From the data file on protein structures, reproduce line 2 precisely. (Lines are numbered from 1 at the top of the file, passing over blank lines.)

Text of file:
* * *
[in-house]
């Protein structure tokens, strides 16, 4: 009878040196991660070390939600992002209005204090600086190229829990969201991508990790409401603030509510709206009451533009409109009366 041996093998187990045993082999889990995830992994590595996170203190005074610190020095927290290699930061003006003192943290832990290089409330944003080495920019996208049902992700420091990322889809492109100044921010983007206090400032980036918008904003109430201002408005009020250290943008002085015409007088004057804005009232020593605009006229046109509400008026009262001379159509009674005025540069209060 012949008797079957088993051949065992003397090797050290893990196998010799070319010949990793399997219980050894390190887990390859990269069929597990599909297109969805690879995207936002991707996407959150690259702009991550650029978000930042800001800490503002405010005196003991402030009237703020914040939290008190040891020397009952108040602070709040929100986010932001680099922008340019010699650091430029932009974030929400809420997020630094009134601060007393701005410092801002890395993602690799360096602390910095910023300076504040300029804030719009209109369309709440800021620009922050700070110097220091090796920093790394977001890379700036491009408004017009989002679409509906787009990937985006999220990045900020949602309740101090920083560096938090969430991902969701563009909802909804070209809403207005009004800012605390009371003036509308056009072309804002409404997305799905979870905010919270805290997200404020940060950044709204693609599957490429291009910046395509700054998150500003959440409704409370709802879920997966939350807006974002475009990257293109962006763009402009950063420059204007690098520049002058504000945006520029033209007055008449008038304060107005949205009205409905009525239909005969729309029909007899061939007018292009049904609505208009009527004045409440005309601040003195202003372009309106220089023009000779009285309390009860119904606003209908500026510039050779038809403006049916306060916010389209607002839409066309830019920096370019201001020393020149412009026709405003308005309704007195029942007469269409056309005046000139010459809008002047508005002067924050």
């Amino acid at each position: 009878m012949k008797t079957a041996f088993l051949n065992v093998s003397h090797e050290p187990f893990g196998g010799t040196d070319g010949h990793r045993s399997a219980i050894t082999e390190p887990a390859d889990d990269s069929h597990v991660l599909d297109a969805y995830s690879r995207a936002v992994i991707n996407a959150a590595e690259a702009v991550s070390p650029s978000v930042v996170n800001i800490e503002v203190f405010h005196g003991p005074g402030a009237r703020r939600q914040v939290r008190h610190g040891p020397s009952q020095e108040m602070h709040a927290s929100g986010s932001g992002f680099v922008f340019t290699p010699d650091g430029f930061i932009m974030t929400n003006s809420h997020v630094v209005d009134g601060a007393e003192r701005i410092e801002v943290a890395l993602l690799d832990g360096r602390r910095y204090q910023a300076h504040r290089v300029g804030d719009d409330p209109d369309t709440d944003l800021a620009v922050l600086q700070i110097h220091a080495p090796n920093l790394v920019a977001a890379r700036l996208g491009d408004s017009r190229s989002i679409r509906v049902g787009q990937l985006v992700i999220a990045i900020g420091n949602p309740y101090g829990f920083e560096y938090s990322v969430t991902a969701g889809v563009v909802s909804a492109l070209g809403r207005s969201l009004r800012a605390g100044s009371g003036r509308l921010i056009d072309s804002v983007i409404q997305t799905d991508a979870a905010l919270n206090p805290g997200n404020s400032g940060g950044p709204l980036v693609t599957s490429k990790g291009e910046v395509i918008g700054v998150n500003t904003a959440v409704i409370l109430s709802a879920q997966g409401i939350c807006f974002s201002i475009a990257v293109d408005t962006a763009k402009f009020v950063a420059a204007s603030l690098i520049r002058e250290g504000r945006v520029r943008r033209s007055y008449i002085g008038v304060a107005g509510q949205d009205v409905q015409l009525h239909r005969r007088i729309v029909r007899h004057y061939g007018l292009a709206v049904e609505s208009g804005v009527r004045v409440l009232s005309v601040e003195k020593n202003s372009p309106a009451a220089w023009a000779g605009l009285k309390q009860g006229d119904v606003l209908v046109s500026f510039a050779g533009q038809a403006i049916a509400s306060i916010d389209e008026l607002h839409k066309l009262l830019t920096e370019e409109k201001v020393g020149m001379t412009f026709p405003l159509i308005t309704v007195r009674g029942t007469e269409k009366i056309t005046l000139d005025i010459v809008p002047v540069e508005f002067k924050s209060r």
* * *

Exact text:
């Protein structure tokens, strides 16, 4: 009878040196991660070390939600992002209005204090600086190229829990969201991508990790409401603030509510709206009451533009409109009366 041996093998187990045993082999889990995830992994590595996170203190005074610190020095927290290699930061003006003192943290832990290089409330944003080495920019996208049902992700420091990322889809492109100044921010983007206090400032980036918008904003109430201002408005009020250290943008002085015409007088004057804005009232020593605009006229046109509400008026009262001379159509009674005025540069209060 012949008797079957088993051949065992003397090797050290893990196998010799070319010949990793399997219980050894390190887990390859990269069929597990599909297109969805690879995207936002991707996407959150690259702009991550650029978000930042800001800490503002405010005196003991402030009237703020914040939290008190040891020397009952108040602070709040929100986010932001680099922008340019010699650091430029932009974030929400809420997020630094009134601060007393701005410092801002890395993602690799360096602390910095910023300076504040300029804030719009209109369309709440800021620009922050700070110097220091090796920093790394977001890379700036491009408004017009989002679409509906787009990937985006999220990045900020949602309740101090920083560096938090969430991902969701563009909802909804070209809403207005009004800012605390009371003036509308056009072309804002409404997305799905979870905010919270805290997200404020940060950044709204693609599957490429291009910046395509700054998150500003959440409704409370709802879920997966939350807006974002475009990257293109962006763009402009950063420059204007690098520049002058504000945006520029033209007055008449008038304060107005949205009205409905009525239909005969729309029909007899061939007018292009049904609505208009009527004045409440005309601040003195202003372009309106220089023009000779009285309390009860119904606003209908500026510039050779038809403006049916306060916010389209607002839409066309830019920096370019201001020393020149412009026709405003308005309704007195029942007469269409056309005046000139010459809008002047508005002067924050």